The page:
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Arts Panel Hopes To Get $1 Million

April 30, 1985|JUDITH MICHAELSON | Times Staff Writer

With the deadline for submitting its revised grant application to the National Endowment for the Arts just days away, the California Arts Council now has "high hopes" that it will be awarded about $1 million in federal grants the second time around.

Harvey Stearn, vice chairman of the council and a senior vice president of the Mission Viejo Co., said he was told that final approval "looks excellent" after conversations in Washington with top endowment officials including Chairman Frank Hodsoll and public partnership director Anthony Turney.

Last February, for the first time in the council's nearly 10 years of existence, the NEA, in a relatively rare procedure, rejected California's application, saying that it "lacked vision and a clear sense of direction." There was also criticism of "insufficient" ethnic programming. While the state agency was given a several-month grace period and an extra $15,000 from the endowment for a consultancy fee and planning meetings, the initial denial constituted a serious blow and fueled legislative disapproval.

The new and "considerably revised" application with certain sections "completely redone," according to consultant James Backas, chairman of the Washington, D.C., arts council, must be postmarked no later than Friday. The endowment will review the changes in June. (Backas is receiving a $400-a-day fee.)

After adding an amendment requesting language that would provide for even more public input--one of the issues that had gotten the council into difficulty in the first place--the Arts Council unanimously voted Friday to approve the new document at a regular meeting at Caltech. There was concern, however, against making more changes. "Because of the NEA deadline, we have only a small window of opportunity," chairman Stephen Goldstine cautioned.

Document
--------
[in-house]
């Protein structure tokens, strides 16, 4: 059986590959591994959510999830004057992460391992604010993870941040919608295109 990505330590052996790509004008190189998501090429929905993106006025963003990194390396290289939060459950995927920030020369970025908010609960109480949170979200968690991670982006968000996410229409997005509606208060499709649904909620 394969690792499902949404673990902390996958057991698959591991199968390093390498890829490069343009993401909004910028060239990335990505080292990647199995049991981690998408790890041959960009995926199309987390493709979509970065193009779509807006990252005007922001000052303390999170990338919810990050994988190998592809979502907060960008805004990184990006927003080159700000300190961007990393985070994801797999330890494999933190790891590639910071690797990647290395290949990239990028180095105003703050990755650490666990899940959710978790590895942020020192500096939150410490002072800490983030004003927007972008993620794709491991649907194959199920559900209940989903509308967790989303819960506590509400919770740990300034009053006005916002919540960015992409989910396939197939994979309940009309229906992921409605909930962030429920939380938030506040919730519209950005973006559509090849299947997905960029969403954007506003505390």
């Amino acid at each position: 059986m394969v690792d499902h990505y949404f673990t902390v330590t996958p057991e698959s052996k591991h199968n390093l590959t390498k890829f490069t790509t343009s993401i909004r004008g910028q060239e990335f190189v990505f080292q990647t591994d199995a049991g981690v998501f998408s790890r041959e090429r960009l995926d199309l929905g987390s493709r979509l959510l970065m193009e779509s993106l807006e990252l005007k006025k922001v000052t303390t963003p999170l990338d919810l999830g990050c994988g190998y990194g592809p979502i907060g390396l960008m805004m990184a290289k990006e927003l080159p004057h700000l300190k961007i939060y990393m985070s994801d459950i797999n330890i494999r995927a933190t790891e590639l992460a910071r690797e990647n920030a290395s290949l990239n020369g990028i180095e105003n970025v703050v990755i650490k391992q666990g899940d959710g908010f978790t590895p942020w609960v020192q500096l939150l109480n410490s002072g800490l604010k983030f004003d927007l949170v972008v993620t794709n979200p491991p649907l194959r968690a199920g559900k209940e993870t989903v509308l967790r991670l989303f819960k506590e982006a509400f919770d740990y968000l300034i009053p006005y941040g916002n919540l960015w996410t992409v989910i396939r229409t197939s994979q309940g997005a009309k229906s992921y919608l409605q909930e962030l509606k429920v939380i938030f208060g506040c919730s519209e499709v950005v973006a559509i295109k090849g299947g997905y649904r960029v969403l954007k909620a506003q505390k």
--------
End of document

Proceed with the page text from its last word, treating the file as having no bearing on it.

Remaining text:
The revised document is somewhat briefer--and smoother. Consider the preface: The old application woodenly begins: "California Arts Council programs are designed to meet the needs of the most populous (25 million residents) and one of the biggest of states: California's coastline is 1,200 miles long." The new application, which traces the state's "successive waves of immigration" to the 1849 Gold Rush, begins: "It is difficult to describe the characteristics of California without resorting to excessive language. It is the most populous state in the country and the third largest in land mass, with 1,200 miles of coastline. . . ."

The changes are more than cosmetic. A crucial section on program development and evaluation has been expanded from three pages to nine.

On another key issue, the council voted to distribute $100,000 allocated for minority arts last July to 48 organizations which currently receive council grants. Supplements of about 25% were awarded, ranging from $5,368 to Galeria Plaza de la Raza to $1,000 to such organizations as the Young Saints Scholarship Foundation, a Los Angeles singing group.

The council put off until its May 24th meeting in San Francisco that old wrangle of public policy regarding what groups actually constitute a minority--beyond the current categories of blacks, Latinos, Asians, Pacific Islanders, American Indians and native Alaskans.

Calling the current definition "exclusive," Patricia Geary Johnson of Rolling Hills, a watercolorist and an appointee of Gov. George Deukmejian, asked: "Why exclude Israelis, Latvians, Poles, Iranians, Lithuanians, Armenians, Egyptians, Turks, Greeks and the numerous other ethnic minority communities?"

Juan Carillo, an Arts Council program manager, noted that in some areas, a minority could mean Anglos.

As for the location of the council's Southern California office, Goldstine said the council is "looking at" a satellite office in downtown Los Angeles, which would supplement the one in Van Nuys. Agency headquarters is in Sacramento. Marilyn Ryan, the council director, was making no promises, however. While she has received a number of offers of possible office space as a result of recent controversy over its location, she said, "I'm not committing myself to a specific alternative, which may be interpreted as a satellite office."

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